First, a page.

PFTE is a synthetic fluoropolymer which finds numerous applications. Its most well known trademark in the industry is the DuPont brand name Teflon™.
An artist's depiction of superlubricity using repulsive van der Waals forces (Image: Fredrik Dahlström, i3D)
The findings by Rutland, a professor of surface chemistry in the School of Chemical Science and Engineering at the Royal Institute of Technology (KTH) in Stockholm, Sweden, and his collaborators are new in two regards: no one has ever used such a force to control friction or demonstrated such astonishingly low friction on a metal. In fact, says Rutland, only a handful of groups have ever observed repulsive van der Waals forces.
The KTH scientists report their results in the February 16, 2008 issue of Langmuir ("Superlubricity Using Repulsive van der Waals Forces"). Rutland's co-authors were Dr. Lennart Bergström, now a professor at Stockholm University and head of the Department of Physical, Inorganic and Structural Chemistry, and Dr. Adam Feiler, the paper's first author, who was a postdoc with Rutland at KTH's surface chemistry group and has now moved to the Institute for Surface Chemistry.
The advance reported in this research is the ability to reduce the friction experienced by a metal to hitherto impossibly small levels (such a reduction is also possible for ceramic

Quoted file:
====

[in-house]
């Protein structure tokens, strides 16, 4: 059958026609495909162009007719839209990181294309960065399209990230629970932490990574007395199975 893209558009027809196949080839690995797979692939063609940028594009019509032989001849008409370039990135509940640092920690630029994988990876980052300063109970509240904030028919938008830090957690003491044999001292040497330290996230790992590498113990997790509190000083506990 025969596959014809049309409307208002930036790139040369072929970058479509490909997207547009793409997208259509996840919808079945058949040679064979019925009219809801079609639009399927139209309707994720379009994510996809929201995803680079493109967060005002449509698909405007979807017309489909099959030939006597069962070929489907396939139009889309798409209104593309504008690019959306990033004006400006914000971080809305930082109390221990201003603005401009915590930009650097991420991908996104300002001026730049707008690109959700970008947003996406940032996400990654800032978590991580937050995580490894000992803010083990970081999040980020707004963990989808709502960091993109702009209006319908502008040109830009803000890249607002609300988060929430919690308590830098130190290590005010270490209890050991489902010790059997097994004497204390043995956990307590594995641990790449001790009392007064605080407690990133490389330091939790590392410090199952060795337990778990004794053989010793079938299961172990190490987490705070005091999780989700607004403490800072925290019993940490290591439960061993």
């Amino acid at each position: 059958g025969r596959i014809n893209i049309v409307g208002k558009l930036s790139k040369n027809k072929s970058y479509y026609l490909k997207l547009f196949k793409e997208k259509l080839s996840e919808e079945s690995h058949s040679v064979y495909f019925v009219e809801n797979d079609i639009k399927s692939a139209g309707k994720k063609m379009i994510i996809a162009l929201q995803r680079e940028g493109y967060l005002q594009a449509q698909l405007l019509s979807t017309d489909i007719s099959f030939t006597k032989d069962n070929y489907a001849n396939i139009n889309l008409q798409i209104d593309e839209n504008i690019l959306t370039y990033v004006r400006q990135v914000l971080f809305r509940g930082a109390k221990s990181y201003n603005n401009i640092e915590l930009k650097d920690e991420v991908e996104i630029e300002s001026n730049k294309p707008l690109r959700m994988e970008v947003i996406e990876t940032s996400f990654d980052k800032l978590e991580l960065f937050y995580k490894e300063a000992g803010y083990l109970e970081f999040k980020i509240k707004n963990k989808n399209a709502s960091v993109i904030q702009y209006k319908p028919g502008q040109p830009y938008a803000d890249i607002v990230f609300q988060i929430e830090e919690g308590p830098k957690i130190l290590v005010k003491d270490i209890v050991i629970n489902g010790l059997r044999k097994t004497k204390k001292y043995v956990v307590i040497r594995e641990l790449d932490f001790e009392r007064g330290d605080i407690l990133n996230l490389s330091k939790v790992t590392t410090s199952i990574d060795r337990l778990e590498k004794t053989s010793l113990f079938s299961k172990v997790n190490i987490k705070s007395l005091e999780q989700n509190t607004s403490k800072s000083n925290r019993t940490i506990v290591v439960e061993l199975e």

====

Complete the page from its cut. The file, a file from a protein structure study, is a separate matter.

materials and Rutland's team is working on this). The friction measurements presented here are of the same order as the lowest ever recorded friction coefficients in liquid, though achieved by a completely different approach.
"The steeply repulsive van der Waals force acts to prevent the surfaces achieving contact and they tend to slip past one other, rather like two magnets when you try to push them together" says Rutland.
In their experiments, the researchers attached a gold sphere to an AFM cantilever and forced it to interact with a smooth Teflon surface. They found that the normal surface forces are repulsive when cyclohexane is chosen as the intervening liquid between the gold sphere the Teflon surface. When the refractive index of the liquid is changed, for instance by adding water, the force can be tuned from repulsive to attractive and adhesive.
If these findings could be turned into commercial reality, numerous high-friction systems could benefit: bearings could be made using metal/organic-liquid/ teflon to essentially preclude friction; tools for cutting and drilling could be modified to radically improve performance; in the nanoworld, MEMS and hard discs are obvious areas where one would want to reduce friction (in a previous Spotlight we have reported about an alternative approach to reducing friction at the nanoscale). However, the friction reduction achieved in these lab experiments can only be achieved with an organic film between the surfaces, which will render its application challenging.
Rutland and his collaborators are now working on extending the range of systems where such forces can be induced, and to find new, environmentally friendly, non-toxic organic liquids with suitable dielectric properties.